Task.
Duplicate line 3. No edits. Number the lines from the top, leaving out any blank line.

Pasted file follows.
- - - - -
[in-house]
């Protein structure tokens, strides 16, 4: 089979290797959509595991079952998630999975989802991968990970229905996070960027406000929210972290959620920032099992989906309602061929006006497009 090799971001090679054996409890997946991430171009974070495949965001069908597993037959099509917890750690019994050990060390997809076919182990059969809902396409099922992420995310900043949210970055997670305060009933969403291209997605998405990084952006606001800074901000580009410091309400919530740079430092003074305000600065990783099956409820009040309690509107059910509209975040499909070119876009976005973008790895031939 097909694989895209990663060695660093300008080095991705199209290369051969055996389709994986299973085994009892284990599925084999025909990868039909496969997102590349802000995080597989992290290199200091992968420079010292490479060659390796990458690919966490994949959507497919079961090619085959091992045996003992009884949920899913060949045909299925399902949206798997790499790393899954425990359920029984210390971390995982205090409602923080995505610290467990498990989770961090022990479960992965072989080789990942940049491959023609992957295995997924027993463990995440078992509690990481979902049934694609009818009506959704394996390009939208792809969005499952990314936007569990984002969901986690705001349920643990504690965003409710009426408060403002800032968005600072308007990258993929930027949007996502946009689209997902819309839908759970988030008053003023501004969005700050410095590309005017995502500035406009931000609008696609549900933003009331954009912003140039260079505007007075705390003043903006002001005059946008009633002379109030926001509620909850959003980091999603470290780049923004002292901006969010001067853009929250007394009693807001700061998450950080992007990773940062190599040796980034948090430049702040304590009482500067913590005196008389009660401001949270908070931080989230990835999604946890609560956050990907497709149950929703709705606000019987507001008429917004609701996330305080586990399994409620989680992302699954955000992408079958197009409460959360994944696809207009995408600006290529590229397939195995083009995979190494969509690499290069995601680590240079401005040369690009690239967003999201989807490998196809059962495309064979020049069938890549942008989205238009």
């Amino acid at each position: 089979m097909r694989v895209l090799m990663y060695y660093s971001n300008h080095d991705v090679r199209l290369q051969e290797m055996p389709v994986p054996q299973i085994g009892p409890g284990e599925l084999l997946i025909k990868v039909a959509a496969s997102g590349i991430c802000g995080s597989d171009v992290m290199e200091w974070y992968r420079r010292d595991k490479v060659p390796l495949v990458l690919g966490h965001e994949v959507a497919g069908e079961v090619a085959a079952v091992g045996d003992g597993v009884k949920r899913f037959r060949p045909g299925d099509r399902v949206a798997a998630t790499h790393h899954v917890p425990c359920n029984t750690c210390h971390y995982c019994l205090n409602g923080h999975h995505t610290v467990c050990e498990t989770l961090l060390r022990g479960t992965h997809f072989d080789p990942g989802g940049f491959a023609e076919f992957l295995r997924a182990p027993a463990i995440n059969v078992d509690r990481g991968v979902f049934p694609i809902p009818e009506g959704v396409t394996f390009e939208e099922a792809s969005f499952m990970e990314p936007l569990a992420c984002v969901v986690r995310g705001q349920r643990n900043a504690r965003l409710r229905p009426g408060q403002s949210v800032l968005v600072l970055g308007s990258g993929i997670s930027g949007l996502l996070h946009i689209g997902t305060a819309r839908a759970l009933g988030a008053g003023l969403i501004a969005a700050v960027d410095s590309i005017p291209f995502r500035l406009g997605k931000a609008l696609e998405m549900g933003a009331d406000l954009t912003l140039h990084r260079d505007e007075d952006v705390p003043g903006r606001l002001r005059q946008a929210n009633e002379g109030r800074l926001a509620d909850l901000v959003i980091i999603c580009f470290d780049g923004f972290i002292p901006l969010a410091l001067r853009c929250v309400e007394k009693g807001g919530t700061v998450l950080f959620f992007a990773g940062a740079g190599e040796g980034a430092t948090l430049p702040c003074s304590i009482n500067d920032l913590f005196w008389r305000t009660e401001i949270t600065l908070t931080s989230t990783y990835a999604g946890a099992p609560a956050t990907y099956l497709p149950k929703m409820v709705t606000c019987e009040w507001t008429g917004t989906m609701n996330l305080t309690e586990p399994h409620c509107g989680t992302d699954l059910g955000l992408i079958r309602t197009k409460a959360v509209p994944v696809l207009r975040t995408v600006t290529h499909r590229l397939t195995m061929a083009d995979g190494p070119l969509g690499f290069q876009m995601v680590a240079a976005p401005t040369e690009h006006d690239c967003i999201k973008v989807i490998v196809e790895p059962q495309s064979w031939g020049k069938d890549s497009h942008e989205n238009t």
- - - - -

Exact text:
């Amino acid at each position: 089979m097909r694989v895209l090799m990663y060695y660093s971001n300008h080095d991705v090679r199209l290369q051969e290797m055996p389709v994986p054996q299973i085994g009892p409890g284990e599925l084999l997946i025909k990868v039909a959509a496969s997102g590349i991430c802000g995080s597989d171009v992290m290199e200091w974070y992968r420079r010292d595991k490479v060659p390796l495949v990458l690919g966490h965001e994949v959507a497919g069908e079961v090619a085959a079952v091992g045996d003992g597993v009884k949920r899913f037959r060949p045909g299925d099509r399902v949206a798997a998630t790499h790393h899954v917890p425990c359920n029984t750690c210390h971390y995982c019994l205090n409602g923080h999975h995505t610290v467990c050990e498990t989770l961090l060390r022990g479960t992965h997809f072989d080789p990942g989802g940049f491959a023609e076919f992957l295995r997924a182990p027993a463990i995440n059969v078992d509690r990481g991968v979902f049934p694609i809902p009818e009506g959704v396409t394996f390009e939208e099922a792809s969005f499952m990970e990314p936007l569990a992420c984002v969901v986690r995310g705001q349920r643990n900043a504690r965003l409710r229905p009426g408060q403002s949210v800032l968005v600072l970055g308007s990258g993929i997670s930027g949007l996502l996070h946009i689209g997902t305060a819309r839908a759970l009933g988030a008053g003023l969403i501004a969005a700050v960027d410095s590309i005017p291209f995502r500035l406009g997605k931000a609008l696609e998405m549900g933003a009331d406000l954009t912003l140039h990084r260079d505007e007075d952006v705390p003043g903006r606001l002001r005059q946008a929210n009633e002379g109030r800074l926001a509620d909850l901000v959003i980091i999603c580009f470290d780049g923004f972290i002292p901006l969010a410091l001067r853009c929250v309400e007394k009693g807001g919530t700061v998450l950080f959620f992007a990773g940062a740079g190599e040796g980034a430092t948090l430049p702040c003074s304590i009482n500067d920032l913590f005196w008389r305000t009660e401001i949270t600065l908070t931080s989230t990783y990835a999604g946890a099992p609560a956050t990907y099956l497709p149950k929703m409820v709705t606000c019987e009040w507001t008429g917004t989906m609701n996330l305080t309690e586990p399994h409620c509107g989680t992302d699954l059910g955000l992408i079958r309602t197009k409460a959360v509209p994944v696809l207009r975040t995408v600006t290529h499909r590229l397939t195995m061929a083009d995979g190494p070119l969509g690499f290069q876009m995601v680590a240079a976005p401005t040369e690009h006006d690239c967003i999201k973008v989807i490998v196809e790895p059962q495309s064979w031939g020049k069938d890549s497009h942008e989205n238009t």